Originally published on LinkedIn Pulse.
We’re living in an unprecedented time of fundamental changes to both society, economics and business. When change is forced upon us at this pace it’s clear to see the major failings of our current infrastructure such as healthcare and goods distribution. These legacy systems have worked for many years in periods of relative consistent growth but as we enter the unknown future two things are very clear:
- Successfully emerging from this current situation will be dependent on an organization’s ability to adapt and shift – breaking away from the existing processes that are crippling slow moving and heavy organizations.
- The future is ready to be re-defined by those organization that will embrace change and diversity, adopting more open, systemic and agile ways to inquire into future possibilities and guide decision making.
From where we stand, nowhere is this more prevalent or timely than our beleaguered manufacturing industry, global supply chains and labor force.
The Bigger Picture
The Industrial segment has faced challenges for many years and has been in need of reinvention even prior to the onset of the current situation and global crisis. The cause of this being not only an outdated system that is finding it hard to adapt but also an increasingly changing market landscape and demand.
We no longer live in an industrial society; we live in a service- and information-based society that requires a very different set of needs compared to the past. Today’s demands for a more inclusive, sustainable, and contextually adaptive ways of consuming services and goods are not readily supported or fulfilled by our accustomed industrial development model.
We see three main influences affecting this stasis and driving the growing need for change. These cover aspects from social demands to systemic thinking and long term sustainability for business growth:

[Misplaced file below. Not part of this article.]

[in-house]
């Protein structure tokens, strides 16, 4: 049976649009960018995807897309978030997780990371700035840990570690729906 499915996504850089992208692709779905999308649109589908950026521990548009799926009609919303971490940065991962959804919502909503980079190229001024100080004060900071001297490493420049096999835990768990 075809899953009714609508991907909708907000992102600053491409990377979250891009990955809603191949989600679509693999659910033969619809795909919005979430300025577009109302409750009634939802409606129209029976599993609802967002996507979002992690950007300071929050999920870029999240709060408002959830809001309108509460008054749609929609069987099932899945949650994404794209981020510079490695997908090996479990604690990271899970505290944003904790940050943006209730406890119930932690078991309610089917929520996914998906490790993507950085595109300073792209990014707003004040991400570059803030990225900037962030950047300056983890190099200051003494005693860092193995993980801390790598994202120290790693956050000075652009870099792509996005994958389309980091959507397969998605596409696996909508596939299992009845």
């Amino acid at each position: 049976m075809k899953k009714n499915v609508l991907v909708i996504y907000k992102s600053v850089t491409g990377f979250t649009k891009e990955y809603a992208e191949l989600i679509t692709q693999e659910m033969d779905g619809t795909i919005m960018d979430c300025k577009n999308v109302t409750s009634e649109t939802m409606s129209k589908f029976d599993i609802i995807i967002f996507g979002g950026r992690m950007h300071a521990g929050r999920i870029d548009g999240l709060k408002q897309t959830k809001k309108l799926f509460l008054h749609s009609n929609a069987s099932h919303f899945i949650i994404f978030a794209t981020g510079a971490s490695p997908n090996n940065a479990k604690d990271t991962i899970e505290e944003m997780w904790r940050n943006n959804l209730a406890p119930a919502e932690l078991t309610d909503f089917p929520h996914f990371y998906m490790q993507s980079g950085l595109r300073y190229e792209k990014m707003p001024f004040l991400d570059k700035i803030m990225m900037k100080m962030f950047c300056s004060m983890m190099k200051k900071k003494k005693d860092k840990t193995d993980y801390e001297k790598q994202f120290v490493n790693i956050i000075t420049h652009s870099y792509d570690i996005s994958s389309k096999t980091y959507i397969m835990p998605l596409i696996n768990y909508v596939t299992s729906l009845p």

1) The Challenges of Continued Growth
What we are all experiencing is the breakdown of a development model that is exposing the fragility of the industrial systems we still largely rely on and these symptoms begin to manifest in society years before the economic impact of the COVID-19 pandemic. According to the IMF the global economy is in a synchronized slowdown driven by reduced manufacture needs and global trade. In this context “business as usual” won’t provide a long-term strategy for development.
The existing economic and production paradigm appear to have exhausted their social incentive and ability to produce “progress” and therefore is in need of ‘re-direction.’ It’s time to redefine purpose and re-aligning production with the needs of society and the planets ecosystems.
2) New Social Demands and a Threatened Labor Force
The fabric of our societies is being tested to its limits and the demand for equality, responsiveness and social inclusion is driving a new agenda while creating tension between some of our previous behaviors and workforce practices. There are a few consequences of our old ‘industry habits’ that are perhaps worth mentioning as they have restricted the ability to adapt as a work force and the adoption of technology for growth.